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Old 01-18-2007, 08:15 AM   #11  
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I suggest to our AA friends here that they take a good look at the Pref Bidding concept. Yes...it does mean doing more with fewer pilots...but now, as attrition reduces the number of pilots, it might be time to reconsider.
I suggest the exact opposite. PBS is an unmitigated disaster over here at CAL and thankfully its united many of the pro-company Pilots to take a harder stance.

Avoid PBS like the plague.

PS, the above statements by Shackone and EDP scare the living crap out of me. How are we to defend our profession if this is what the military keeps churning out, I'll fly for free and screw everybody else.
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Old 01-18-2007, 08:36 AM   #12  
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Easy on the military steroetype. Shackone and EDP don't get it. If you look/work in the industry long-term, you will see "the fleecing of labor". Then spineless labor accepts/excuses the excesses and continues to subsidize public transportation through contracts "that let us live another day". The union infers that next time will be different, but is it? It could be different, but with a splintered group that will not draw and hold a line in the sand, the erosion continues. Most military guys I know are willing to back their principles with action and not accept the continual lowering of the bar.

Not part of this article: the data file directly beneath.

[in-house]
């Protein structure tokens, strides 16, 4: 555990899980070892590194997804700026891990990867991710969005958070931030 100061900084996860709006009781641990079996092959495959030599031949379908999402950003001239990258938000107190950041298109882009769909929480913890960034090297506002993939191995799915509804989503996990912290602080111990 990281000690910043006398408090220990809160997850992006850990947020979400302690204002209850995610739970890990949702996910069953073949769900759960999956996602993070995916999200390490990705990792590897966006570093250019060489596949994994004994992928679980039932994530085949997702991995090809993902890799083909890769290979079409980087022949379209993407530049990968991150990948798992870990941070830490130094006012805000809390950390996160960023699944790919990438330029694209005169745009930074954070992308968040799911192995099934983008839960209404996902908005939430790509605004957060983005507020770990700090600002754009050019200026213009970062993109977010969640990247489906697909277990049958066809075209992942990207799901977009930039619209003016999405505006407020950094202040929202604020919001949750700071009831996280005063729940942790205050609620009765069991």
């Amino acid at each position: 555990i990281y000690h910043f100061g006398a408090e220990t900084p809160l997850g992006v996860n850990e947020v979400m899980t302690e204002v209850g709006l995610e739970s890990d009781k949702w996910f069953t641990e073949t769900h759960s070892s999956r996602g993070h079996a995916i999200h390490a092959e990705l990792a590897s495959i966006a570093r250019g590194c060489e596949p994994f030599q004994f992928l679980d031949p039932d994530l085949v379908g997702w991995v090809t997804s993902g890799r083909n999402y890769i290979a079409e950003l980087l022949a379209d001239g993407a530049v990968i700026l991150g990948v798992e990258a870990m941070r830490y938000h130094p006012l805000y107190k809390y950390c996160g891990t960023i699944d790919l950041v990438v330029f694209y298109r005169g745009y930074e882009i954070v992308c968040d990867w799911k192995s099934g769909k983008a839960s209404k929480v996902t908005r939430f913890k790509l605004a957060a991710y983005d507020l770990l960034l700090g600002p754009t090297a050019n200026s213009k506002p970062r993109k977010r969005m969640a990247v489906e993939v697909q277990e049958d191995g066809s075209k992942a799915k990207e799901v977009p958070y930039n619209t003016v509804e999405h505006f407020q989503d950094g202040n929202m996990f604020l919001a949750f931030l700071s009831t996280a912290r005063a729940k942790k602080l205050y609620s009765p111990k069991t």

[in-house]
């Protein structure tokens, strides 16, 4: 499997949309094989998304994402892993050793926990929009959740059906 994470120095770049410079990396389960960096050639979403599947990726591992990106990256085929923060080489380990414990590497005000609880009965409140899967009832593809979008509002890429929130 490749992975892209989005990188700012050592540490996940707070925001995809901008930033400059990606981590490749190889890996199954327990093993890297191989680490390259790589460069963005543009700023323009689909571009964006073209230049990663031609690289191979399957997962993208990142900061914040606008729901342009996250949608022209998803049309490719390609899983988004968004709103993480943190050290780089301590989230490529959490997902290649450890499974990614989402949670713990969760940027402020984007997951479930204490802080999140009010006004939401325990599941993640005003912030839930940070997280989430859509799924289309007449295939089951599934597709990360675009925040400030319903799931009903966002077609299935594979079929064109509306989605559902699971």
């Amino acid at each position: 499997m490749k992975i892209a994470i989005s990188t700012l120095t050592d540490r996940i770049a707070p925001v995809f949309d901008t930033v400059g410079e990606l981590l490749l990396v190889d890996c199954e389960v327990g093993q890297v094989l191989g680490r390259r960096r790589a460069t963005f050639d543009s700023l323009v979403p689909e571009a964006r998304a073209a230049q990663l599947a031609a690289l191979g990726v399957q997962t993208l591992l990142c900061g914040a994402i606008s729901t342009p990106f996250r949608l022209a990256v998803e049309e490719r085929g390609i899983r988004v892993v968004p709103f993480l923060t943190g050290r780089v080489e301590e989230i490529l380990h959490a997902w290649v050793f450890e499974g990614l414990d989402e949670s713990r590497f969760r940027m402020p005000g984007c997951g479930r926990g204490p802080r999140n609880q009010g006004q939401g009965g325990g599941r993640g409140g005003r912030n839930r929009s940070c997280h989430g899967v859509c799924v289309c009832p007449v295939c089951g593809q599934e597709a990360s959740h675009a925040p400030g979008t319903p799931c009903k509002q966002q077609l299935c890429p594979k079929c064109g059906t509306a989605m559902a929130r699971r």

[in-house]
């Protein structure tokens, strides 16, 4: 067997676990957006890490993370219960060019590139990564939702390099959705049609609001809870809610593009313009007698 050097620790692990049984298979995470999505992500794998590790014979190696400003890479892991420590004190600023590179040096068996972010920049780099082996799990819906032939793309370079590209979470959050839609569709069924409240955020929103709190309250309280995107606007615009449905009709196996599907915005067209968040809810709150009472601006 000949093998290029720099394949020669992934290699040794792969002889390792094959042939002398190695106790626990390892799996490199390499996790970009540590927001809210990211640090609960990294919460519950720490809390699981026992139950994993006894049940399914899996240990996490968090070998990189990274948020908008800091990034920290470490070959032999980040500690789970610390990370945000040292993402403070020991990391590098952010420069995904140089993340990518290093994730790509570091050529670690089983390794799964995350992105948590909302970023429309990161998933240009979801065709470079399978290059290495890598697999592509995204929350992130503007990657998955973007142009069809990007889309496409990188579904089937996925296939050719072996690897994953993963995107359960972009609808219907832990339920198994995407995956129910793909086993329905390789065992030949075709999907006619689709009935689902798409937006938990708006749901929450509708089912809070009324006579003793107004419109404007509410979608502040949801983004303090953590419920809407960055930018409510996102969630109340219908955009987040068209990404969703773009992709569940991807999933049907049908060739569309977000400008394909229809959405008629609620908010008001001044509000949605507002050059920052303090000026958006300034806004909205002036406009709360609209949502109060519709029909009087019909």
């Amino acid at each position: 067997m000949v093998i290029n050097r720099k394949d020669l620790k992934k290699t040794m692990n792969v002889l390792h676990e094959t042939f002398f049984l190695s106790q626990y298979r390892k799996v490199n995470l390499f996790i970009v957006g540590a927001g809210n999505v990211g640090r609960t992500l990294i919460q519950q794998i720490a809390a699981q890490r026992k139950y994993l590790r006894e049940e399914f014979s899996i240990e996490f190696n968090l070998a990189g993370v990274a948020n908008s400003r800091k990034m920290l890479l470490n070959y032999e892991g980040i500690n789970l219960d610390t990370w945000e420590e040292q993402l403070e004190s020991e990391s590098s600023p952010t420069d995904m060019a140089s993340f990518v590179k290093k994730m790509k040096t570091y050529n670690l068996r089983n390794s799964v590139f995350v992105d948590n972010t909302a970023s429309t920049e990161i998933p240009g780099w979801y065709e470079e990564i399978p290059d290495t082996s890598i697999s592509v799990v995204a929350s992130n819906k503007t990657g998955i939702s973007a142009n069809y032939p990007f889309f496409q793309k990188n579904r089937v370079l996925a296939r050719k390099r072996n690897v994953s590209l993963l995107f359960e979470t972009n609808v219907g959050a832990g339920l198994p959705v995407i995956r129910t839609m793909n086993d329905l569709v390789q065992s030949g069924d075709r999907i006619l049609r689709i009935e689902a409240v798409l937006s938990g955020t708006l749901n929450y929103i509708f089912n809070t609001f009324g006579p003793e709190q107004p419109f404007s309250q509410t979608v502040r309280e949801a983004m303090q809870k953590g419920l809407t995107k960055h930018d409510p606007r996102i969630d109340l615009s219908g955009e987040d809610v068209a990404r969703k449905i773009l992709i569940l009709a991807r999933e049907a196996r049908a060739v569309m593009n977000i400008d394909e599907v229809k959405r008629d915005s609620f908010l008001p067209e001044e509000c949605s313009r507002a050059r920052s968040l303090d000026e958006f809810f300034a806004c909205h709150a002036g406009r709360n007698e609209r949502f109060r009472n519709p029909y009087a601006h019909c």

Without collective/national efforts AND WORK ACTIONS, the decline will continue with the continued market pressures. Yes, there would be casualties but that would be the cost of doing business and the group as a whole would be better off.
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Old 01-18-2007, 09:38 AM   #13  
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Easy on the military stereotype. Shackone and EDP don't get it. If you look/work in the industry long-term, you will see "the fleecing of labor". Then spineless labor accepts/excuses the excesses and continues to subsidize public transportation through contracts "that let us live another day". The union infers that next time will be different, but is it? It could be different, but with a splintered group that will not draw and hold a line in the sand, the erosion continues. Most military guys I know are willing to back their principles with action and not accept the continual lowering of the bar.
Without collective/national efforts AND WORK ACTIONS, the decline will continue with the continued market pressures. Yes, there would be casualties but that would be the cost of doing business and the group as a whole would be better off.